As the 90s dawned, things were restless in the musical firmament. In the UK, we were coming to terms with the fact that we were still suffering from the hangover of terrible pop songs and even worse production methods that the 80s had blighted us with, and across the Atlantic folks were taking a long hard look at themselves and trying to figure out if all the Stadium Rawk was strictly necessary. Sure, here in the UK the rave and baggy movements were offering an alternative to pop cheese and hollow gestured rock, and the likes of The Wonder Stuff and Cud were proving that there might be hope as we entered the new decade, while across in America, Hip Hop continued to gather momentum and Grunge was starting to creep from the underground to blink into the daylight. Quite what the next big thing was going to be was genuinely anyone’s guess though.
Released during its first few days, They Might Be Giants’ Flood was one musical vision for the new decade and it was one that, in retrospect, maybe a lot more people should have signed up to. With a heady blend of accessible tunes, humour and a penchant for the accordion, The Two Johns (the guitar-wielding Flansburgh and the accordion-bothering Linnell) had already released a clutch of albums, the undisputed brilliance of which had seen them sign to the iconic Elektra record label. High on the confidence that a freshly-inked deal with a major record label undoubtedly brings, Flood saw They Might Be Giants aiming for a breakthrough with their patented brand of good-humoured and moderately educational geek-rock.
Starting with a chorus line of voices advertising the album itself, Flood automatically lays down a marker that it isn’t going to try and take itself too seriously, which all these years later obviously puts it at odds against the way that American rock music would go in the early years of the 90s. No matter though, as the second song would provide They Might Be Giants with their biggest hit single and the song that the majority of music fans still associate with them. While “Birdhouse in Your Soul” may sound dated today, in fairness it is now a quarter of a century old and you cannot deny its underlying brilliance as a pop song. It remains one of the great singles of the 90s and an obvious example of why guitar rock of the 90s didn’t have to equate to brooding Grunge or fashion-victim BritPop, even though it eventually by and large did.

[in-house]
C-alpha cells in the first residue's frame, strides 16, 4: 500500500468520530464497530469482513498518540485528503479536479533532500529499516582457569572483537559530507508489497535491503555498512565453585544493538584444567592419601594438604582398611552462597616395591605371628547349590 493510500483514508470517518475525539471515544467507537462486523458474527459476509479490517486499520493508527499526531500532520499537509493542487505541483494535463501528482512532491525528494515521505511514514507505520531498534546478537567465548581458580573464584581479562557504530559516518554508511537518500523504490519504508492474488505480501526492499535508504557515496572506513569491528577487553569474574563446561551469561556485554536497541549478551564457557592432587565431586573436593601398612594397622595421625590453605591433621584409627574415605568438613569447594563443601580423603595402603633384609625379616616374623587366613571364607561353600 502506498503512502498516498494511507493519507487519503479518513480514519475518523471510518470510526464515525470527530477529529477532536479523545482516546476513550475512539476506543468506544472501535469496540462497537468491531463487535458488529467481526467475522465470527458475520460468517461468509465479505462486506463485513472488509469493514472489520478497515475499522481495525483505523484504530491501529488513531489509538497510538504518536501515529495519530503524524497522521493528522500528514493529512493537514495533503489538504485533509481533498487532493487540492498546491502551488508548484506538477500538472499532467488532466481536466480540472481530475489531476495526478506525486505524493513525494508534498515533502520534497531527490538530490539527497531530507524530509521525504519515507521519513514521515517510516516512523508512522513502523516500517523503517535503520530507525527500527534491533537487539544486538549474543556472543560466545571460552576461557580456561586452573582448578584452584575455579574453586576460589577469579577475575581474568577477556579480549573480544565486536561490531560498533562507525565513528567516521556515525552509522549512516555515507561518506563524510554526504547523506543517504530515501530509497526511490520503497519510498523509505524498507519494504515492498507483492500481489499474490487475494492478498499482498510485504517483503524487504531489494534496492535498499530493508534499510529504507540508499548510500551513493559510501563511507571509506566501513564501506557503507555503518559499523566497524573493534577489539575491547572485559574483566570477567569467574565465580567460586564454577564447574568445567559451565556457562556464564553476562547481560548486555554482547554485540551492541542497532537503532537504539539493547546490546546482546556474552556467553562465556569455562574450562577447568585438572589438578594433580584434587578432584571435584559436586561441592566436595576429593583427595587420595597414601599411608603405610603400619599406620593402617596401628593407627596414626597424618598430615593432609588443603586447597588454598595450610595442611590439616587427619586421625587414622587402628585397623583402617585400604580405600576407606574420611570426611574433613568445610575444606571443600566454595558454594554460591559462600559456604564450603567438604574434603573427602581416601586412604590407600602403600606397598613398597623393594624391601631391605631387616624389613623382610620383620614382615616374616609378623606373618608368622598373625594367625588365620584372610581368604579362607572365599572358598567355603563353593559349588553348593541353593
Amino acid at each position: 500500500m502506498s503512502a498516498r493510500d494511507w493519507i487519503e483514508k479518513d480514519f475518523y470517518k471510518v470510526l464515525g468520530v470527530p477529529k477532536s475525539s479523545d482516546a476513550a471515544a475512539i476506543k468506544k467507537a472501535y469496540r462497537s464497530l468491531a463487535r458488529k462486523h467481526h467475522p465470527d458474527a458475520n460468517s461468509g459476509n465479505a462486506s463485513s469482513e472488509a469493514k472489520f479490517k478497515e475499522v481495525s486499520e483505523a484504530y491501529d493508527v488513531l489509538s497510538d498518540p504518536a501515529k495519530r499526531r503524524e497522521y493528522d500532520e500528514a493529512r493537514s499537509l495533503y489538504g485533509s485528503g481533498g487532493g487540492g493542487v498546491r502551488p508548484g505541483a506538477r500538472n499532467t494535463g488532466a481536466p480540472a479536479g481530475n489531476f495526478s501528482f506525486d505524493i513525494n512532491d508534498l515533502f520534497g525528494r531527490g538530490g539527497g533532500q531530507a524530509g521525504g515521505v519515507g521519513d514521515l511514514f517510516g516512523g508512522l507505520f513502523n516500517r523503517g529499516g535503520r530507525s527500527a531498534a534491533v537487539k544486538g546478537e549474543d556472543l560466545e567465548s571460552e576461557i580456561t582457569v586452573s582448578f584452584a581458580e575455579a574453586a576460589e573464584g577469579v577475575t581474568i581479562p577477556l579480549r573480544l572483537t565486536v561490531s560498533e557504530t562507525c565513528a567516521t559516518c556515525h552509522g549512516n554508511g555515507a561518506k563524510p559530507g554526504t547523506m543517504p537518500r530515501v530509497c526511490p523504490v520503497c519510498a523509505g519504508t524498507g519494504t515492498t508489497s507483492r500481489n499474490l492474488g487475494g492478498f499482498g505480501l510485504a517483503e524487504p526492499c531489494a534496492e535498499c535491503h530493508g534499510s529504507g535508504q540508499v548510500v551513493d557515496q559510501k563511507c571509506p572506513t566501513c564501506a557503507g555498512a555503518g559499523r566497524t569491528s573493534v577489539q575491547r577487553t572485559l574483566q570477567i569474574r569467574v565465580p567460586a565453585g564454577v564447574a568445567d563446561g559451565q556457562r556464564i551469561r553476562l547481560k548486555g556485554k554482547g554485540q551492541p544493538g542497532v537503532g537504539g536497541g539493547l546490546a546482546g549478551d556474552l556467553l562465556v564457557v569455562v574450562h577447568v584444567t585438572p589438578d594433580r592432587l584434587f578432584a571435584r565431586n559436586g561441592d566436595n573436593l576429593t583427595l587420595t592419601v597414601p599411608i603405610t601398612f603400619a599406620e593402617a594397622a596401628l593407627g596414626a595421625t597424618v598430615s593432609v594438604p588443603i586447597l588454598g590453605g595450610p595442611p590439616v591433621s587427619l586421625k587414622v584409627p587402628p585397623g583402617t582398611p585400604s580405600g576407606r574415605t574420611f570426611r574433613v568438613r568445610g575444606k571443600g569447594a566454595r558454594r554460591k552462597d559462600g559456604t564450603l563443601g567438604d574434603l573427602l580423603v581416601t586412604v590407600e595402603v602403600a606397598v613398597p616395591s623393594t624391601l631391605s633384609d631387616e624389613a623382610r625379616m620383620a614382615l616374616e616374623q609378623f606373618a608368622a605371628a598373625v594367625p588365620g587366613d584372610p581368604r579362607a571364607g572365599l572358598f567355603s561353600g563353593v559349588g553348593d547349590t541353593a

Flood is much more than They Might Be Giants’ signature hit single though, as their celebrated cover of “Istanbul (Not Constantinople)” demonstrated that The Two Johns were comfortable nodding to a musical heritage that few acts of the time would acknowledge, and other celebrated songs like the sadly never more relevant “Your Racist Friend” and “Particle Man” show a surprising amount of range and depth for a band who here in the UK are often viewed as a bit of an oddity that struck lucky with a novelty hit. It’s this range which has seen me return to They Might Be Giants’, and particularly Flood, time and time again. While tunes like “Hot Cha” and “Whistling in the Dark” may lack the visceral emotion that the likes of Nirvana and Pearl Jam would offer up in the next few years, it’s difficult to deny that they’re genuinely great songs with a sense of fun.
Maybe even more than their depth and range, it’s They Might Be Giants’ sense of fun which has seen them endure when so many other Alternative Rock acts simply haven’t. They’ve not been afraid to diversify either, as since 2002 They Might Be Giants’ have managed to supplement their ‘standard’ musical output with a series of child-friendly albums that have seen them increase the educational elements of their music (something which has always been present in one form or another) and maintain the high standards of quality control when it came to their songwriting.
While 90s rock music would follow a different path to them, They Might Be Giants are still with us today, and remain a prolific, yet good natured, institution in the often volatile and ever-changing world of American Alt-Rock. Flood remains their best known album and the ideal starting place for those who avoid compilations in favour of more fully-realised artistic statements. They’ve even released a live version of Flood in recent days on which they’ve reversed its running order without losing any of its flow, proving that, while it may be 25 years old, it still has the ability to mesmerise an audience.